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I've recently heard from a friend that the word "pizza" means "pie" in Italian. This sounds like an almost too obvious falsehood to me... But it seems to be corroborated by multiple sources online, including several online English dictionaries. But, I also found a couple of sources that state:

Contrary to what many believe, pizza does not mean pie in Italian. Pizza is its own thing and is its own dish, so you wouldn’t use pizza to describe an actual pie in Italy.

There are other words, such as torta or crostata, which are used to describe pies of sweet or savory filling – but pizza would never be used for these. The word pizza is used only to describe this one dish.

Additionally, any Italian-English dictionary I check, none of them give "pie" as a translation for "pizza"...

So what am I to believe? Does the word "pizza" in Italian actually mean "pie"?

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    Welcome to Italian.SE! – Charo Aug 16 '19 at 6:20
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    The entry "pizza" at Grande dizionario della lingua italiana, which is maybe the most complete dictionary of Italian language, doesn't give a definition corresponding to the English "pie". – Charo Aug 16 '19 at 6:50
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    Part of the problem is that there's no Italian word corresponding to the English meaning of pie (torta is more generic, and only covers the sweet pies, tortino only talks about small items etc.) – Denis Nardin Aug 16 '19 at 12:10
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    It's not that pizza means “pie”, of course. It's that there are some dishes which Italian speakers would call pizza and English speakers “pie”, but those are nota at all the main meaning of pizza. For a random example, see this “pizza di carciofi”, a kind of artichoke pie. – DaG Aug 16 '19 at 12:41
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    What is your question exactly? You say you already have multiple online sources; are you simply asking for one more? Or would you like to have only a more authoritative source? What kind of source, if it has to be more authoritative than a dictionary? – Federico Poloni Aug 18 '19 at 9:41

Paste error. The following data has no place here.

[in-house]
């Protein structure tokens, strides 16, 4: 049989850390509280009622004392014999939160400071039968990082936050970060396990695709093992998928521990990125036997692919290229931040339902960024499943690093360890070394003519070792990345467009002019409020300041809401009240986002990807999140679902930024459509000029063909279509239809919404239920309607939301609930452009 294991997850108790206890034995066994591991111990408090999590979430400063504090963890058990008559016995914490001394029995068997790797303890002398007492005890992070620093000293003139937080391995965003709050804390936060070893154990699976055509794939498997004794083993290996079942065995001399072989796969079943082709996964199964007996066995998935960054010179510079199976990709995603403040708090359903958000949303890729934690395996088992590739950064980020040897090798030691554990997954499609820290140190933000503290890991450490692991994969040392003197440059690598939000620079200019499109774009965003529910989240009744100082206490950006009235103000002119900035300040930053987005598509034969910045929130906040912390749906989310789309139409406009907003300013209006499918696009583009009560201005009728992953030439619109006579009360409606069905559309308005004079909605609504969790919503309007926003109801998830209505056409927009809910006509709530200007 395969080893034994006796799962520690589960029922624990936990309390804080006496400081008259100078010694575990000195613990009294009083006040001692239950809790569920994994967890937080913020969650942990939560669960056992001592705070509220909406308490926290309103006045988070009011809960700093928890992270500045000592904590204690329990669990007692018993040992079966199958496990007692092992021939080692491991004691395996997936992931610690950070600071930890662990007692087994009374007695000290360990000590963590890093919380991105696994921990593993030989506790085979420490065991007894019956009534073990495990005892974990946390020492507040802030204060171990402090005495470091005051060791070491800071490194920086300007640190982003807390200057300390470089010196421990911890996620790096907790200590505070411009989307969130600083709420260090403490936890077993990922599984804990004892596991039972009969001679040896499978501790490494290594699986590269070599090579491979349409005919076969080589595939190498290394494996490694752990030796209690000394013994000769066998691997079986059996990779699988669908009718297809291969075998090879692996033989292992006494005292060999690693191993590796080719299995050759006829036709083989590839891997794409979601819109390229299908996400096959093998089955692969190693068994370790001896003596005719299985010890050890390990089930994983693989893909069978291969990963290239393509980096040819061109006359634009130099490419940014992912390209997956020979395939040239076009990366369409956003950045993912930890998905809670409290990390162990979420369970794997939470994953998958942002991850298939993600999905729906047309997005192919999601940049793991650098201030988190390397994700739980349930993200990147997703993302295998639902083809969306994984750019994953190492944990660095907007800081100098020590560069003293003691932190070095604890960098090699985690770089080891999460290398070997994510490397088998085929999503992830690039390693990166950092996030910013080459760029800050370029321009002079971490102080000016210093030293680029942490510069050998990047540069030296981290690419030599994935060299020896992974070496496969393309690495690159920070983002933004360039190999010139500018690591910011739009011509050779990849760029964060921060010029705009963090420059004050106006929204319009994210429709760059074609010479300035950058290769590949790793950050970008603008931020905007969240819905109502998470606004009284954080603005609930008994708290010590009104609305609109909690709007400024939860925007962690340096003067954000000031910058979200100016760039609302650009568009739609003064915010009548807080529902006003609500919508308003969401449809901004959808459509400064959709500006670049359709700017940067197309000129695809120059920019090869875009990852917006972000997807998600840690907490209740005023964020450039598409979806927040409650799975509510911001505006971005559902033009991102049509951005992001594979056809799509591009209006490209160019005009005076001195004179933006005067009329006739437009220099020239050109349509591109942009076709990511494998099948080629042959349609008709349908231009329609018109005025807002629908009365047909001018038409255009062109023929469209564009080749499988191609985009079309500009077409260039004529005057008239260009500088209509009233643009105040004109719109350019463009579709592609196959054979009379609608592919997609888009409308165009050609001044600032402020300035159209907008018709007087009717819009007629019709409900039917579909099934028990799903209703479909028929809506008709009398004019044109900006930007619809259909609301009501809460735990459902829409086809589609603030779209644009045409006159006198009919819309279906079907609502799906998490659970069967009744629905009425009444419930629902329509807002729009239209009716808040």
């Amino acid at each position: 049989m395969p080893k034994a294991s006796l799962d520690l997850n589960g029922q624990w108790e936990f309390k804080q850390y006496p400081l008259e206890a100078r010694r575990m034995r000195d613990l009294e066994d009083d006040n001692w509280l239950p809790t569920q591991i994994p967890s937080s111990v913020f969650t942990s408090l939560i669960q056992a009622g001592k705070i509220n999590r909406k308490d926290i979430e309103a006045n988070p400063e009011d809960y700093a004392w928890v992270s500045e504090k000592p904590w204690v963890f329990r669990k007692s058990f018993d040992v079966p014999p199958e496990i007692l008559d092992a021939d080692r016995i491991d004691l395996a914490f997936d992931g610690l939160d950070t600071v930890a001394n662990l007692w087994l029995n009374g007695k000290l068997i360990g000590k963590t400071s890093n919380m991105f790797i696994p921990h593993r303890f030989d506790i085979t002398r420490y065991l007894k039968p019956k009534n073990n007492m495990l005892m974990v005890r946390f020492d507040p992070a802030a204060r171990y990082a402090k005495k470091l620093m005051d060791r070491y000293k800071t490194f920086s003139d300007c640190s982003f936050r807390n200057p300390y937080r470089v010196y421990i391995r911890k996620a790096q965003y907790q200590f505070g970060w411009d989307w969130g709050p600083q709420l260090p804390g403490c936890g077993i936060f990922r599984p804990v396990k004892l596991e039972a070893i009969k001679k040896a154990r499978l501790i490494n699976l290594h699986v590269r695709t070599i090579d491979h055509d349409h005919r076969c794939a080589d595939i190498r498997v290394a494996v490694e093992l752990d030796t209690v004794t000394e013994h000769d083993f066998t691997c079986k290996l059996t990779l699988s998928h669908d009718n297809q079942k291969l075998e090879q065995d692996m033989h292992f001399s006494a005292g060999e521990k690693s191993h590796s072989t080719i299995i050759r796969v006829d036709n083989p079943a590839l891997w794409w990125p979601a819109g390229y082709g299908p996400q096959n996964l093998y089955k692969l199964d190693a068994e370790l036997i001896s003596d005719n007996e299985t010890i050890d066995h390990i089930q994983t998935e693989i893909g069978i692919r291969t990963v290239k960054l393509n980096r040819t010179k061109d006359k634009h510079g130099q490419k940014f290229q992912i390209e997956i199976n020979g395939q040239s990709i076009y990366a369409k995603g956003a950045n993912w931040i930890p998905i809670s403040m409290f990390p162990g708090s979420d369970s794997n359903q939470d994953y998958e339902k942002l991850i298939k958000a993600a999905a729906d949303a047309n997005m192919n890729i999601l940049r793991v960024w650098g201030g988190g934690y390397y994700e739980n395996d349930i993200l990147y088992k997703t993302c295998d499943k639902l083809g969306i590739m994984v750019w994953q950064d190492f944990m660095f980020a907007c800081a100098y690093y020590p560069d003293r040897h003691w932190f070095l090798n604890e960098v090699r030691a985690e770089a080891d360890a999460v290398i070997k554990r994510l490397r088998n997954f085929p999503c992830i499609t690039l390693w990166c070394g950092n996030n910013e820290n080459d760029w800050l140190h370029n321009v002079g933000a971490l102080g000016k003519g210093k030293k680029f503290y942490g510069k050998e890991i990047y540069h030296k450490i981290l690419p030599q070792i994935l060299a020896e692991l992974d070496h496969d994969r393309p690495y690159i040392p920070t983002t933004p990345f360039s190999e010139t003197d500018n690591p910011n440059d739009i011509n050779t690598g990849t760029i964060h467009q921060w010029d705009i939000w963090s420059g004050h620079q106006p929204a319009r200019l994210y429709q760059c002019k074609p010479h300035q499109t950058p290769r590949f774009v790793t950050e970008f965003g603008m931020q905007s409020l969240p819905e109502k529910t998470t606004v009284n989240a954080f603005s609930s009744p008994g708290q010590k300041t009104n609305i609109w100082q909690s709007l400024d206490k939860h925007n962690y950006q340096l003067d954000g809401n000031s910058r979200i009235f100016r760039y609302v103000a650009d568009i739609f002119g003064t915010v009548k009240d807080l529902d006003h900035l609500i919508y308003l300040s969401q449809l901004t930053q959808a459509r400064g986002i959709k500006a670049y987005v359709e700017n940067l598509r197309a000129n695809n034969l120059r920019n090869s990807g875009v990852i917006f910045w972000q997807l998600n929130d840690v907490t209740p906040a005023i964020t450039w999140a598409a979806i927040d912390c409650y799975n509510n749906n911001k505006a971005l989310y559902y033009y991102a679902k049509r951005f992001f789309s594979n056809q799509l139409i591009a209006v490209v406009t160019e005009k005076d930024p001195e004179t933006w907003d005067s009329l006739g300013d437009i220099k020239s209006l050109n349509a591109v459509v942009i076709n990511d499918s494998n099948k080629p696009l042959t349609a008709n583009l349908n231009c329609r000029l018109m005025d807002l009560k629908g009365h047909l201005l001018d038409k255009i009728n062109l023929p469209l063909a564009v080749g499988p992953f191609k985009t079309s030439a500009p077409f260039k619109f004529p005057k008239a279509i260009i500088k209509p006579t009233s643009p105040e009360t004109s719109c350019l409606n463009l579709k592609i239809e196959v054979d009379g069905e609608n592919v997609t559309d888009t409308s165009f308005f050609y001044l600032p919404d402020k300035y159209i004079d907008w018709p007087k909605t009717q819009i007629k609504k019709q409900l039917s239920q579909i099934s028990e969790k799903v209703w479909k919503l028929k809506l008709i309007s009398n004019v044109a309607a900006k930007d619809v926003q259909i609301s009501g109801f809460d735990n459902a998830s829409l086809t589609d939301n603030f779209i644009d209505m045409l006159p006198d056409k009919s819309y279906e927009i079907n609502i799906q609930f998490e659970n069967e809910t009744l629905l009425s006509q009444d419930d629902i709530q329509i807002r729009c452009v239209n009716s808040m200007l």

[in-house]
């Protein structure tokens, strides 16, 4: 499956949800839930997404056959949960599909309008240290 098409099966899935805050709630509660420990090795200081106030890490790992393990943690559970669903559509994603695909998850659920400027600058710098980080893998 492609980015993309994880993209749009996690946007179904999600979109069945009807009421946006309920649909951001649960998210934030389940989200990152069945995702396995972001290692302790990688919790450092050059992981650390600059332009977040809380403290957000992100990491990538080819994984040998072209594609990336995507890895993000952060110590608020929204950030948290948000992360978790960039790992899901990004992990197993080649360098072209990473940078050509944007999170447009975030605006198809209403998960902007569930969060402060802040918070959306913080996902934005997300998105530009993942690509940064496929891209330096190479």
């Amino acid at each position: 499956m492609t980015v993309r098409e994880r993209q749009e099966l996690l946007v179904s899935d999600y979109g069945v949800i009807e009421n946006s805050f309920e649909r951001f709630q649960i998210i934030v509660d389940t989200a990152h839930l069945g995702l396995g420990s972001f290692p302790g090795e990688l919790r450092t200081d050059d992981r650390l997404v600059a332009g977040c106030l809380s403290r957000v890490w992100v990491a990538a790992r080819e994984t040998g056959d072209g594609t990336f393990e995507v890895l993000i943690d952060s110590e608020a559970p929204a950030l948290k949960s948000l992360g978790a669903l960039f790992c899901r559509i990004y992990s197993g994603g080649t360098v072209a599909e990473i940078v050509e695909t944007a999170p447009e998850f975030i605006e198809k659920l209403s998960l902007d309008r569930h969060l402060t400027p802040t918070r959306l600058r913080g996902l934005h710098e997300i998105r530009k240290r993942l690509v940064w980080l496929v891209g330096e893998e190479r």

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I can say quite confidently that the overwhelming majority of Italians would not find any correspondence between what is generally considered a pizza and what is generally conceived to be a pie.

That being said, there is some regional variability. Something that remotely resembles a pie is the so called "pizza ripiena" (or stuffed pizza). The latter, when cooked in a pan, can take the shape of what is commonly intended as pie. "Pizza ripiena" can also be done on a backing tray, and in this case it is more reminiscent of a flat sandwich. In the latter case it is simply "white" pizza which has been stuffed after being baked. Nothing resembling a pie.

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    Actually there are regionally dishes called pizza that do resemble pies (see my comment under the question). – DaG Aug 17 '19 at 15:35
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    I agree. My grandmother comes from the area around Caserta, and her "pizze" look pretty much like pie when she does them in a pan. I believe however that this is simply an omission of the word "ripiena". – Easymode44 Aug 17 '19 at 16:01
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I agree with what was said in the other answer and in comments, "pizza" and "pie" are different words in Italian, and it's also difficult to translate "pie", because the meaning may vary according to the context.

If you know a bit of Italian, I think you'll find interesting this speech by prof. Barbero, among other things he talks about the origin of the word "pizza":

https://www.facebook.com/SuperQuarkRai/videos/658764761289957/

In the Mediterranean area, people used to cook a baked focaccia bread with oil, which was called "pita". The Longobards tended to transform the "t" into "z", so the "pita" became the "pizza".


On the other hand, a famous song talks about a "pizza pie", so maybe for English-speaking people the pizza is a kind of pie:

https://www.youtube.com/watch?v=OnFlx2Lnr9Q

When a moon hits your eye like a big pizza pie
That's amore


Anyway, the most important thing is "never put pineapple on it"!

https://youtu.be/4FOU_aD00Sk

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